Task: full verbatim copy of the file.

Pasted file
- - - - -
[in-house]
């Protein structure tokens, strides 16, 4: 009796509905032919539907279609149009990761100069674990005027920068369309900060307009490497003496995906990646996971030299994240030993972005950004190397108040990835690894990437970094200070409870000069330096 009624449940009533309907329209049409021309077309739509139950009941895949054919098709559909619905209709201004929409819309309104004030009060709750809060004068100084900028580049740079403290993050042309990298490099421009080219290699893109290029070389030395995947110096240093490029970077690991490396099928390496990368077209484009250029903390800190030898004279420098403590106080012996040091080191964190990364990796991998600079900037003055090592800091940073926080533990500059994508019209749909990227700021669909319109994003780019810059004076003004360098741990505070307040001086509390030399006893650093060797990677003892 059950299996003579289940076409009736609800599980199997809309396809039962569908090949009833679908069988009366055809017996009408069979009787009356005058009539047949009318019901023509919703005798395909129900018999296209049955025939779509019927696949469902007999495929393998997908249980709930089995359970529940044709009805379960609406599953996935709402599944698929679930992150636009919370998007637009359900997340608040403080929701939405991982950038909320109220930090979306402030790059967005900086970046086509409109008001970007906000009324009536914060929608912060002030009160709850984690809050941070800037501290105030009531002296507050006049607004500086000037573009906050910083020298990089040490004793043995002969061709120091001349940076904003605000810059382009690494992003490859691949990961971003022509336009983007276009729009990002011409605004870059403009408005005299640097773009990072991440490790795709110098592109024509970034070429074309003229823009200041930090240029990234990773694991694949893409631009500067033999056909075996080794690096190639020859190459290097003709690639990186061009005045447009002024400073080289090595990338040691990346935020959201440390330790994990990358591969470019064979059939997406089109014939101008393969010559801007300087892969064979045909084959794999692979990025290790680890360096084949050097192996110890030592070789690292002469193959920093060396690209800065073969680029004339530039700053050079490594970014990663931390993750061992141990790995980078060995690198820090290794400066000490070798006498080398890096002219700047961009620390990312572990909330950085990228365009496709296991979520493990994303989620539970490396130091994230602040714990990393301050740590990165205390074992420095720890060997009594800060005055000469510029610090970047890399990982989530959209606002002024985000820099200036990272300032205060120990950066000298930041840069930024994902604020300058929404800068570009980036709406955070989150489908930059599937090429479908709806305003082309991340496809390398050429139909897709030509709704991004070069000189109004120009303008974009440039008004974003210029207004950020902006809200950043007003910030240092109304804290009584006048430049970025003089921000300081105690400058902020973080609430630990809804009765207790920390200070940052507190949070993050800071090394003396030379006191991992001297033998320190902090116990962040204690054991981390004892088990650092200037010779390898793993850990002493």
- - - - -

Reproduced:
[in-house]
């Protein structure tokens, strides 16, 4: 009796509905032919539907279609149009990761100069674990005027920068369309900060307009490497003496995906990646996971030299994240030993972005950004190397108040990835690894990437970094200070409870000069330096 009624449940009533309907329209049409021309077309739509139950009941895949054919098709559909619905209709201004929409819309309104004030009060709750809060004068100084900028580049740079403290993050042309990298490099421009080219290699893109290029070389030395995947110096240093490029970077690991490396099928390496990368077209484009250029903390800190030898004279420098403590106080012996040091080191964190990364990796991998600079900037003055090592800091940073926080533990500059994508019209749909990227700021669909319109994003780019810059004076003004360098741990505070307040001086509390030399006893650093060797990677003892 059950299996003579289940076409009736609800599980199997809309396809039962569908090949009833679908069988009366055809017996009408069979009787009356005058009539047949009318019901023509919703005798395909129900018999296209049955025939779509019927696949469902007999495929393998997908249980709930089995359970529940044709009805379960609406599953996935709402599944698929679930992150636009919370998007637009359900997340608040403080929701939405991982950038909320109220930090979306402030790059967005900086970046086509409109008001970007906000009324009536914060929608912060002030009160709850984690809050941070800037501290105030009531002296507050006049607004500086000037573009906050910083020298990089040490004793043995002969061709120091001349940076904003605000810059382009690494992003490859691949990961971003022509336009983007276009729009990002011409605004870059403009408005005299640097773009990072991440490790795709110098592109024509970034070429074309003229823009200041930090240029990234990773694991694949893409631009500067033999056909075996080794690096190639020859190459290097003709690639990186061009005045447009002024400073080289090595990338040691990346935020959201440390330790994990990358591969470019064979059939997406089109014939101008393969010559801007300087892969064979045909084959794999692979990025290790680890360096084949050097192996110890030592070789690292002469193959920093060396690209800065073969680029004339530039700053050079490594970014990663931390993750061992141990790995980078060995690198820090290794400066000490070798006498080398890096002219700047961009620390990312572990909330950085990228365009496709296991979520493990994303989620539970490396130091994230602040714990990393301050740590990165205390074992420095720890060997009594800060005055000469510029610090970047890399990982989530959209606002002024985000820099200036990272300032205060120990950066000298930041840069930024994902604020300058929404800068570009980036709406955070989150489908930059599937090429479908709806305003082309991340496809390398050429139909897709030509709704991004070069000189109004120009303008974009440039008004974003210029207004950020902006809200950043007003910030240092109304804290009584006048430049970025003089921000300081105690400058902020973080609430630990809804009765207790920390200070940052507190949070993050800071090394003396030379006191991992001297033998320190902090116990962040204690054991981390004892088990650092200037010779390898793993850990002493």